Press from Stands (out of the rack, if you prefer)
Another option is listed from The Hepburn Method
As his workouts were brutal, Hepburn clearly spent a lot of time sleeping and eating, which he believed helped him avoid the dreaded demon overtraining, which he referred to as staleness like the Eastern Europeans. This semantic difference also changes the methodology for dealing with the condition somewhat, as the issue in staleness is generally considered to be more of a mental fatigue than a physical one. To combat this, Hepburn slept 10 hours a night, ate a ridiculous amount of protein, and would take a long rest from the gym if he felt himself going stale. During that rest period, Hepburn felt it was crucial to attain freedom not only from his "barbell routine, but he also needs freedom from ALL THOUGHTS of weightlifting. He must forget that such things as barbells exist. he must deliberately cultivate a light-hearted, cheerful attitude, rest as much as possible, get as much sleep as he can, at least nine hours a night, and get out into the fresh air as much as possible."(Smith, Staleness) In my opinion, this is some of Hepburn's most important advice, as I think far too many people of late spend a hell of a lot of time talking about lifting, watching other people lift, and reading insipid comments about those people lifting, and thereby waste a tremendous amount of mental energy that should be reserved for the gym on nonsense. As such, they're mentally tired of lifting before they even set foot in the gym, and their lifts suffer accordingly. One's worries about becoming stale are likely misplaced, however, as Hepburn believed that only 10% of lifters would actually suffer from pronounced staleness, since most people "simply lack the drive to train themselves into a condition of overwork."(Ibid.)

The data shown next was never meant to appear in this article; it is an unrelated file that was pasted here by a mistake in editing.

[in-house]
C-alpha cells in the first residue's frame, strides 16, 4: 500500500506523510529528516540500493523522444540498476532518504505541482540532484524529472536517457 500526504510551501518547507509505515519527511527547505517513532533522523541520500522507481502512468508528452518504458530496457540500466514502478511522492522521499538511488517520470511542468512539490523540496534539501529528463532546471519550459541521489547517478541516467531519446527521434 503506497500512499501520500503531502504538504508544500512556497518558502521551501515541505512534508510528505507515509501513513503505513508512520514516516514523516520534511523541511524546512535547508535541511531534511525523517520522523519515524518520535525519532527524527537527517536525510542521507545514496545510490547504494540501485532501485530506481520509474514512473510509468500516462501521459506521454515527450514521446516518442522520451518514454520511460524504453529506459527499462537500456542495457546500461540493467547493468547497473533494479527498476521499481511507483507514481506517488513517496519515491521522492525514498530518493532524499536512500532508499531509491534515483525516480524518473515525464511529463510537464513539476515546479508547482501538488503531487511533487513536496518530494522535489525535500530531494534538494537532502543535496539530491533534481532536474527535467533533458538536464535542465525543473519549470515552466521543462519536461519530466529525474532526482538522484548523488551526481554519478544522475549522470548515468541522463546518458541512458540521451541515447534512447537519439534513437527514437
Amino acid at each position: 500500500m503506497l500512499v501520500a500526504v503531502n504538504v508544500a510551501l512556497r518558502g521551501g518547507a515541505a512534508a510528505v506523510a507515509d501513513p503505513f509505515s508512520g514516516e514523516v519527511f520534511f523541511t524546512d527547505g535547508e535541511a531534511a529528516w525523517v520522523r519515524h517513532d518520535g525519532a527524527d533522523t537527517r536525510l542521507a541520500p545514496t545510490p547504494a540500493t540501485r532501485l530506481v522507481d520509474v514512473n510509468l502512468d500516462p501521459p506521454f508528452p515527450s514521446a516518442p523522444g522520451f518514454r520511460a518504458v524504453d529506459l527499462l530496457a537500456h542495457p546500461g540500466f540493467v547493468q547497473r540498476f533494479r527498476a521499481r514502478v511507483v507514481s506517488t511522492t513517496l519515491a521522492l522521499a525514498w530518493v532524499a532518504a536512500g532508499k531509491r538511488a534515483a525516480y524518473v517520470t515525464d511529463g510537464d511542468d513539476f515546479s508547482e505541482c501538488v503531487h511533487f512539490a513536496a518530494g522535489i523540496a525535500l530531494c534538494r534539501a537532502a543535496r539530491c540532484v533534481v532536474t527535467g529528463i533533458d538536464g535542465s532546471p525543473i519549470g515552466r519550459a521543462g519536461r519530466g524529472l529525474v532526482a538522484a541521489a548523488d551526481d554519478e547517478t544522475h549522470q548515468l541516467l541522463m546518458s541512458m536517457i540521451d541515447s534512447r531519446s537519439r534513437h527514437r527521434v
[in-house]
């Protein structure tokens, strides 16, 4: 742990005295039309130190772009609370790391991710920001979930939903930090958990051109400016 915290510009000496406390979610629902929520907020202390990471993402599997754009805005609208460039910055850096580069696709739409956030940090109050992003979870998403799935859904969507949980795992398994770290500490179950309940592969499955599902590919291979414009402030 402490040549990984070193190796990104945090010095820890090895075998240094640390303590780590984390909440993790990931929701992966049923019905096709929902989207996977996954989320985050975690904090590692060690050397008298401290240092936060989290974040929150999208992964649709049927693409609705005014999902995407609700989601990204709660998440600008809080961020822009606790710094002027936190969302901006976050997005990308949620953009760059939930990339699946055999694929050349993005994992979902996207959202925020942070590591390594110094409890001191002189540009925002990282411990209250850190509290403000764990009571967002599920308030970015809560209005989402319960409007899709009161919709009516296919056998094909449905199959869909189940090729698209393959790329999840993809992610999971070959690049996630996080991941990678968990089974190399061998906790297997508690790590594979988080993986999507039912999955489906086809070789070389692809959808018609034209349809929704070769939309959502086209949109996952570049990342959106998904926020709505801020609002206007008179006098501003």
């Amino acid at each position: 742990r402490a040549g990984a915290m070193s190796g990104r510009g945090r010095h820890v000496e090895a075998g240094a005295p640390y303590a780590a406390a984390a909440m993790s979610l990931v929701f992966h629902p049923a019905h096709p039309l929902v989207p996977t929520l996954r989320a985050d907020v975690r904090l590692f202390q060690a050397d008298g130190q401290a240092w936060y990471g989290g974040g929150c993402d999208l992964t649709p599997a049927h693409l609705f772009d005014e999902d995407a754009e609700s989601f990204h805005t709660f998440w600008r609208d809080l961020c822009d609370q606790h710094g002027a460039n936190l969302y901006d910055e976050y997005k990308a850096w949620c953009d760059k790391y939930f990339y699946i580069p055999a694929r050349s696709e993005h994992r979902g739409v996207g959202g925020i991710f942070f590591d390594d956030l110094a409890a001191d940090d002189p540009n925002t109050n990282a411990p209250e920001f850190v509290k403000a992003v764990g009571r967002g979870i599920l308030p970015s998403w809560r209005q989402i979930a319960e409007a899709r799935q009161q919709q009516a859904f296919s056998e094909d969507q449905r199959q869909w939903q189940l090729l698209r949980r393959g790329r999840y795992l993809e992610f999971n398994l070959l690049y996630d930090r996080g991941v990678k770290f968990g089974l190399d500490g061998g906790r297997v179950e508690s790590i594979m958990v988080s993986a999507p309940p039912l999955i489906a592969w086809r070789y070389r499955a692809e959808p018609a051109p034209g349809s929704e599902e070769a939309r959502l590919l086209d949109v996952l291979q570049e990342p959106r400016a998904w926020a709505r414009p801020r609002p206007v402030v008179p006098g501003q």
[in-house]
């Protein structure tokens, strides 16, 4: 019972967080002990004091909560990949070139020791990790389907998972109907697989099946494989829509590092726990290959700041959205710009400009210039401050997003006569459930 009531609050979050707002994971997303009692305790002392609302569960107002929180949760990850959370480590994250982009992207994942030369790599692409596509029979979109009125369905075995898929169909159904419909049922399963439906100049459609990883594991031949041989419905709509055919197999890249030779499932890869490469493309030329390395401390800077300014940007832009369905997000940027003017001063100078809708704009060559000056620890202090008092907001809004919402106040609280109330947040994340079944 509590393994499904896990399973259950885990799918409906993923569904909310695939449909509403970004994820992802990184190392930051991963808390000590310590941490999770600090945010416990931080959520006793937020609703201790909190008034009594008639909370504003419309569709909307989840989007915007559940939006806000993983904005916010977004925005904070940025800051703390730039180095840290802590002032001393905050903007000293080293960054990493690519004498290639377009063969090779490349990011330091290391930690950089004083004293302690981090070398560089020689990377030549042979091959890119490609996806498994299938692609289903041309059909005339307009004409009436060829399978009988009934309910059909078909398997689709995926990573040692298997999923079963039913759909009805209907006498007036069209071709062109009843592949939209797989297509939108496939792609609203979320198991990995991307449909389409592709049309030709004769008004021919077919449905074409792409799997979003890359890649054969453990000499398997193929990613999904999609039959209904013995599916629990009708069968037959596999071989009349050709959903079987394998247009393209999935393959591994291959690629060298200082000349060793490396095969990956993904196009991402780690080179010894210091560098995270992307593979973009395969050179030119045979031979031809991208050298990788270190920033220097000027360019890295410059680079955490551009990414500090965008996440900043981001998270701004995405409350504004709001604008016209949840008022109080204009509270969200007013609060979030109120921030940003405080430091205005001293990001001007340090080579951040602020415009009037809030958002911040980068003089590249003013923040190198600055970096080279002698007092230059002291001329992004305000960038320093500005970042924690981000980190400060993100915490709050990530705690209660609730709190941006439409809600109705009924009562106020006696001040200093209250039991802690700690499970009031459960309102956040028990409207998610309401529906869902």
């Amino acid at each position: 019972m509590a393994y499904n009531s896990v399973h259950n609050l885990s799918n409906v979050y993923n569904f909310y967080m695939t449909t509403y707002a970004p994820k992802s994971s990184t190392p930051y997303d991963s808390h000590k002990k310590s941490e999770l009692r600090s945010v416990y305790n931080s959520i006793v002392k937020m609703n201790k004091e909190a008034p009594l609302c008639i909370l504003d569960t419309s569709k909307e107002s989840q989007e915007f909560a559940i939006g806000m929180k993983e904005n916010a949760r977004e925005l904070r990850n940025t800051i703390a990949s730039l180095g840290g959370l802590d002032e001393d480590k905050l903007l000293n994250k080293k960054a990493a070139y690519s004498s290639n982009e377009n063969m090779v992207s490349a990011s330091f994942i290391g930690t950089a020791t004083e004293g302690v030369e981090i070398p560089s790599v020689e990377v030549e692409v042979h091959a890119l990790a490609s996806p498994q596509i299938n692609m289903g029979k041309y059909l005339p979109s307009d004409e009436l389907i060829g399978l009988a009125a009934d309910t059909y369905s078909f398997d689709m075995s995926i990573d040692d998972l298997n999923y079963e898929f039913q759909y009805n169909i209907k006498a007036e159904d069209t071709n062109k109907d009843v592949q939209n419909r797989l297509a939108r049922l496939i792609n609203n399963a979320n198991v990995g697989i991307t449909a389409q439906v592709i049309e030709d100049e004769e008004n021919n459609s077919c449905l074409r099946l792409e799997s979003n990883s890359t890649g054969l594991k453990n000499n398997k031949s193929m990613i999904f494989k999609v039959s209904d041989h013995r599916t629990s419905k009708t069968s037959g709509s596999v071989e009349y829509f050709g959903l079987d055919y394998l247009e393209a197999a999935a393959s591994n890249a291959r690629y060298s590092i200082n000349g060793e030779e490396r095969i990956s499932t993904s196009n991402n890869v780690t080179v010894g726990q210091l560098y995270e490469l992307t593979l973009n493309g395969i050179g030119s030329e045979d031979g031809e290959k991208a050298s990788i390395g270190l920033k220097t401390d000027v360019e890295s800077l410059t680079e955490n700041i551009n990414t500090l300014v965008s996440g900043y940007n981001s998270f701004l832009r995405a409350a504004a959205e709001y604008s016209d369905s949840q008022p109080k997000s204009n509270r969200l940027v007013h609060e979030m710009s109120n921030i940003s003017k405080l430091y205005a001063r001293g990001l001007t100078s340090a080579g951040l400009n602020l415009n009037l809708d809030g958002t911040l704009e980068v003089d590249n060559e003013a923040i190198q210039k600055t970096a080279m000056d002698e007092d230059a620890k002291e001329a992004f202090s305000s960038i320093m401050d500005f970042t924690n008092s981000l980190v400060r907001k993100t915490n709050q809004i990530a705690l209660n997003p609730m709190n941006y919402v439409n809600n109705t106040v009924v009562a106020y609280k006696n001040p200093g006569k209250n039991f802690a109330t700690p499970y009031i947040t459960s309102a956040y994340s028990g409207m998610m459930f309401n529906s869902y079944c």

In short, Hepburn was a bad motherfucker who overcame a tremendous amount of adversity to become one of the strongest lifters in history. He did so by breaking his fucking ass in the gym, eating his motherfucking face off, and applying ingenuity to his methodology. If his crippled ass could do it, so can you.
Go get awesome.
Dresden, Archibald. DOUG HEPBURN AND PAUL ANDERSON: COMPARISON AND CONTRAST. http://chidlovski.net/liftup/a_anderson_n_hepburn.asp
Hepburn, Doug. Pulling Power’s Contribution to the Three Olympic Lifts. http://ditillo2.blogspot.com/2010/05/pulling-power-doug-hepburn.html
Katterle, Sean. Doug Hepburn’s Amazing Raw Strength. http://ditillo2.blogspot.com/2009/02/doug-hepburns-raw-strength-sean.html
Perryman, Matt. Doug Hepburn’s Routines. http://www.ampedtraining.com/workouts/doug-hepburns-routines
Poliquin, Charles. Five Things I Learned from Doug Hepburn: Great advice from a strongman legend. http://www.charlespoliquin.com/ArticlesMultimedia/Articles/Article/110/Five_Things_I_Learned_from_Doug_Hepburn.aspx
Smith, Charles and Doug Hepburn. How Hepburn Avoids Staleness. http://ditillo2.blogspot.com/2008/08/how-hepburn-avoids-staleness-charles.html
Smith, Charles and Doug Hepburn. The Press and Basic Body Power. http://ditillo2.blogspot.com/2010/03/press-and-basic-body-power-doug-hepburn.htmlSmith, Charles and Doug Hepburn.How I trained to Break the Press Record. http://ditillo2.blogspot.com/2011/07/how-i-trained-to-break-press-record.html
Smith, Robert. Interview with Doug Hepburn. http://soloflexforever.com/forum/viewtopic.php?f=25&t=1522
Willoughby, David P. The Super Athletes.